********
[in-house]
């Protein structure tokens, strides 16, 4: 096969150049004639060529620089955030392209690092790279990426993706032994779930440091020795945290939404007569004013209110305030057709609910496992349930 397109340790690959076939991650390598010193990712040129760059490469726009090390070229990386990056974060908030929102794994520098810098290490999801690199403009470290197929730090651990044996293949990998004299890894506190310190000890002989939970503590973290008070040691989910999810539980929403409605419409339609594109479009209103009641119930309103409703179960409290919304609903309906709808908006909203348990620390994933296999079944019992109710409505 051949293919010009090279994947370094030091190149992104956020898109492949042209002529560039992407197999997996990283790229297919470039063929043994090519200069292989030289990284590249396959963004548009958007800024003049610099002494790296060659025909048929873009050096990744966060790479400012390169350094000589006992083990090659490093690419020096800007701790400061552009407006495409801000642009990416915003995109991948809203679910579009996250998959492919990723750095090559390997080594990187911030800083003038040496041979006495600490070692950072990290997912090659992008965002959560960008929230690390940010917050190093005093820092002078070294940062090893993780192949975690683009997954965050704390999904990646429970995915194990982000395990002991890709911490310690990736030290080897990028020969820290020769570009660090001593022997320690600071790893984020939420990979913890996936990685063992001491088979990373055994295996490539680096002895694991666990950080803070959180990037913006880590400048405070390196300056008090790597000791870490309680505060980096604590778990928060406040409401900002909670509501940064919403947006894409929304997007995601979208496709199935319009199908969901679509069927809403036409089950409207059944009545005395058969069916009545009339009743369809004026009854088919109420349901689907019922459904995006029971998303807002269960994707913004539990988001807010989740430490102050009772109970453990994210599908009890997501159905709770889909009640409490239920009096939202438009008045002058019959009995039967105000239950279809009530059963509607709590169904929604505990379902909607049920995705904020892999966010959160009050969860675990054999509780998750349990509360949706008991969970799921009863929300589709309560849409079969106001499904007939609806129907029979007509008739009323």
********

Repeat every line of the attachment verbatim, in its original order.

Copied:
[in-house]
């Protein structure tokens, strides 16, 4: 096969150049004639060529620089955030392209690092790279990426993706032994779930440091020795945290939404007569004013209110305030057709609910496992349930 397109340790690959076939991650390598010193990712040129760059490469726009090390070229990386990056974060908030929102794994520098810098290490999801690199403009470290197929730090651990044996293949990998004299890894506190310190000890002989939970503590973290008070040691989910999810539980929403409605419409339609594109479009209103009641119930309103409703179960409290919304609903309906709808908006909203348990620390994933296999079944019992109710409505 051949293919010009090279994947370094030091190149992104956020898109492949042209002529560039992407197999997996990283790229297919470039063929043994090519200069292989030289990284590249396959963004548009958007800024003049610099002494790296060659025909048929873009050096990744966060790479400012390169350094000589006992083990090659490093690419020096800007701790400061552009407006495409801000642009990416915003995109991948809203679910579009996250998959492919990723750095090559390997080594990187911030800083003038040496041979006495600490070692950072990290997912090659992008965002959560960008929230690390940010917050190093005093820092002078070294940062090893993780192949975690683009997954965050704390999904990646429970995915194990982000395990002991890709911490310690990736030290080897990028020969820290020769570009660090001593022997320690600071790893984020939420990979913890996936990685063992001491088979990373055994295996490539680096002895694991666990950080803070959180990037913006880590400048405070390196300056008090790597000791870490309680505060980096604590778990928060406040409401900002909670509501940064919403947006894409929304997007995601979208496709199935319009199908969901679509069927809403036409089950409207059944009545005395058969069916009545009339009743369809004026009854088919109420349901689907019922459904995006029971998303807002269960994707913004539990988001807010989740430490102050009772109970453990994210599908009890997501159905709770889909009640409490239920009096939202438009008045002058019959009995039967105000239950279809009530059963509607709590169904929604505990379902909607049920995705904020892999966010959160009050969860675990054999509780998750349990509360949706008991969970799921009863929300589709309560849409079969106001499904007939609806129907029979007509008739009323």